Fundamentally Speaking

USDA Expecting Normal Wheat Abandonment Rates

Joel Karlin
By  Joel Karlin , DTN Contributing Analyst
Chart by Joel Karlin, DTN Contributing Analyst

At the recent USDA Ag Outlook Forum (AO), department economists indicated of the three main crops, wheat area is projected to decline the most with relatively favorable prices for competing crops such as cotton and sorghum.

Total wheat planted area for 2024/25 is projected at 47.0 million acres, down 2.6 million acres from last year.

This is based on the NASS winter wheat seedings report released last month which estimated winter wheat seeded area at 34.4 million acres, down six percent from 2023.

Combined spring and durum wheat plantings for 2024/25 are projected slightly lower than last year with area constrained by relatively higher expected net returns for soybeans, minor oilseeds, and other crops in the Northern Plains.

Harvested area is forecast at 38.4 million metric tons (mmt)and is based on the 10-year average harvest-to-plant ratio.

While planted area is forecast to be lower than the previous year, harvested area increases year-to-year, as abandonment is expected to return to normal levels following two years of drought conditions in the Southern Plains.

In fact, last year's 75.2% harvested to planted ratio was the lowest since the 1937 Dust Bowl season.

The all-wheat yield for 2024/25 is projected to be up two percent from last year at 49.5 bushels per acre and is based on a long-term linear trend.

This chart shows the USDA Ag Outlook U.S. wheat yield projection and final figure in bushels per acre (bpa) on the lefthand axis vs the USDA Ag Outlook wheat harvested to planted acreage ratio projection and final figure on the righthand axis.

The figures in the yellow rectangles are the combined percent of High Plains area in D1 to D4 drought as of third week of February.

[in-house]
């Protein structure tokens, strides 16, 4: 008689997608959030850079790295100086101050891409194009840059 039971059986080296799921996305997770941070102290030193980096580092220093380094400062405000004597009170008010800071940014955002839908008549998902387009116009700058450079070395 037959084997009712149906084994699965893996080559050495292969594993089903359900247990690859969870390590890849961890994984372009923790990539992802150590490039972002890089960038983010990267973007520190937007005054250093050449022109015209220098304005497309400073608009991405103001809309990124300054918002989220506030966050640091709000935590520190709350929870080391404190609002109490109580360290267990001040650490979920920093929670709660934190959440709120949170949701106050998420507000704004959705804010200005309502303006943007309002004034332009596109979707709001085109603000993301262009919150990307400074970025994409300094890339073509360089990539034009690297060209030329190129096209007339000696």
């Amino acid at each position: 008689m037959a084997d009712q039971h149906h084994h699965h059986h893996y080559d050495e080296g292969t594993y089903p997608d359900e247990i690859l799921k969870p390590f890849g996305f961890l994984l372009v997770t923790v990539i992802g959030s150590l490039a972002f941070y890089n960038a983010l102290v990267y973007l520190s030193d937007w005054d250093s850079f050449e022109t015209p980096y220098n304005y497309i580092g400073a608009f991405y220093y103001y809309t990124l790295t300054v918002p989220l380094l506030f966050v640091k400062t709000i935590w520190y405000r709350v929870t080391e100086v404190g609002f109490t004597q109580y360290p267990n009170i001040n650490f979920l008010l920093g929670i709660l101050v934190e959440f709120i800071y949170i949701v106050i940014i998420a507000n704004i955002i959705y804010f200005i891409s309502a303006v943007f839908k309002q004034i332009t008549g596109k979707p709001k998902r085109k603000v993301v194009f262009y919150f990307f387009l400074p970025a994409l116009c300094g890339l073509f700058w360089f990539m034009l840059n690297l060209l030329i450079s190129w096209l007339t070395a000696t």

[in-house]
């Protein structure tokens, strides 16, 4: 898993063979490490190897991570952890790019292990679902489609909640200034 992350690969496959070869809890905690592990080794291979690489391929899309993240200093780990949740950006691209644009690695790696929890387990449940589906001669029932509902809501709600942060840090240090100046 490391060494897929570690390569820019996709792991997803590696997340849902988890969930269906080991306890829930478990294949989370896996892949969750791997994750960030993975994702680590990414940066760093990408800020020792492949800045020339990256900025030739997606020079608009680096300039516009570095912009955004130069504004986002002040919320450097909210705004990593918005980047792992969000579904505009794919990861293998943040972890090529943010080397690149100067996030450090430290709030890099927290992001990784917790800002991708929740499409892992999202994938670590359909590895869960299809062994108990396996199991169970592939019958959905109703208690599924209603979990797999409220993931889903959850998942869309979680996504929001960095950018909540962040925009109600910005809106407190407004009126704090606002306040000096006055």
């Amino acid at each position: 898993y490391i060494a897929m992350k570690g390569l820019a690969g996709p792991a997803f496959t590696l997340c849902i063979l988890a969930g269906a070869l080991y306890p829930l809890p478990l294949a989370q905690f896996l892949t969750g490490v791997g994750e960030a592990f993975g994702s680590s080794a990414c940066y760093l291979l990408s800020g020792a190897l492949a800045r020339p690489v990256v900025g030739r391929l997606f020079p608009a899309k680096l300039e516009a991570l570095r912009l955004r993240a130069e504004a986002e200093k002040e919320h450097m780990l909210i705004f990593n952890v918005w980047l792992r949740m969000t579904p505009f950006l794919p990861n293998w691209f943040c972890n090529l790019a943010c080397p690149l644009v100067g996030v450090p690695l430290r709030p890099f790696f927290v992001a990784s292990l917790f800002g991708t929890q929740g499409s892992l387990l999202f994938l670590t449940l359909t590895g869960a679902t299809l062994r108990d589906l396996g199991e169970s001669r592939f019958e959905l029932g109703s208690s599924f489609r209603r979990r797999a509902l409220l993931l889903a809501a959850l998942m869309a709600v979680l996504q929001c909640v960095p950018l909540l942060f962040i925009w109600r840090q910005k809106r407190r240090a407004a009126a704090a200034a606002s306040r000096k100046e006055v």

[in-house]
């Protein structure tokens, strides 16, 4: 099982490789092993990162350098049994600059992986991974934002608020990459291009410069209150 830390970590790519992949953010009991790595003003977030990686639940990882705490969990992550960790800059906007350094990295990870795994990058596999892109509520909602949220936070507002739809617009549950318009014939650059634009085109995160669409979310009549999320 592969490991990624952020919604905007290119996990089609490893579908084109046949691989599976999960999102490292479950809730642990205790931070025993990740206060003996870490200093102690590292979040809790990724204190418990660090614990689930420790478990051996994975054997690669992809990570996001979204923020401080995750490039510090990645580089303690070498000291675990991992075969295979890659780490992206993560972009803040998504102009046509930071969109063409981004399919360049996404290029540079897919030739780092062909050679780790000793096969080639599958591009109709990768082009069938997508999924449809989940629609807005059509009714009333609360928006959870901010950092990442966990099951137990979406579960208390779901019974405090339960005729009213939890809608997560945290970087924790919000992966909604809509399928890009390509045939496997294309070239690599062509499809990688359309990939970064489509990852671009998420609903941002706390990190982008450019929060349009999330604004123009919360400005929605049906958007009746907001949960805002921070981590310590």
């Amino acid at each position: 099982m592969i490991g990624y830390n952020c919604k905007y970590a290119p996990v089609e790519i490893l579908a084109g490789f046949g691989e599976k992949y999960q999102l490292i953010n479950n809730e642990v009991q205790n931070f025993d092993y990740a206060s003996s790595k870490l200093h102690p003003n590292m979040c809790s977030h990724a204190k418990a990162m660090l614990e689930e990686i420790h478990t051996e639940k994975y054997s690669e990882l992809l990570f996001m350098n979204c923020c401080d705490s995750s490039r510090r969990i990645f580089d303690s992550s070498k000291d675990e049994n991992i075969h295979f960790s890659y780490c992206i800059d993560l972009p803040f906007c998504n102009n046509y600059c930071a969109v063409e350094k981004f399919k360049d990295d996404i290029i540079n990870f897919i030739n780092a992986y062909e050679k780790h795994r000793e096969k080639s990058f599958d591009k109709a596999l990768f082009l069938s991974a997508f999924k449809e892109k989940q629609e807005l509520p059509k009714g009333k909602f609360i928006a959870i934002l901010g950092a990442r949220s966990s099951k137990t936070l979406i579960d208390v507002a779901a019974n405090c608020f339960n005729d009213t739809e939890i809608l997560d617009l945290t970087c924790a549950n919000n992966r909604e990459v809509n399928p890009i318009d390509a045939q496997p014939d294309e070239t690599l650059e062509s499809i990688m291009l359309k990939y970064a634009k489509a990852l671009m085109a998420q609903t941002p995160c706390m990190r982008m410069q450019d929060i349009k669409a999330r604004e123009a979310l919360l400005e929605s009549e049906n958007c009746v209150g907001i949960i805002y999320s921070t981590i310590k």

The USDA's projected 81.7% harvested to planted ratio for 2024 is higher than the final harvested/planted ratio of the past three years as this is linked to rather poor weather in both the major winter and spring wheat producing states over the past few seasons that has capped yield potential also.

The USDA AO yield estimate of 49.5 bpa is also the highest one ever projected at the Ag Outlook as that much higher predicted harvested to planted acreage ratio is no doubt linked to much better growing conditions in some of the key winter wheat producing states.

Note that the combined percent of the area in the High Plains where a lot of the winter wheat is grown in a drought category ranging from D1 (which is moderate) to D4 (which is exceptional) along with D2 severe and D3 extreme is just 18.2%, down sharply from the year ago figure of 62.8%, 78.0% in 2022 and 82.4% the third week of February 2021.

There is still a long way to go but so far what looks like decent winter wheat production is linked to good yields and a far higher harvested to planted ratio than a year ago, even with lowered seeded area.

These are among the reasons why Kansas City wheat is now trading at lowest levels in about three years.


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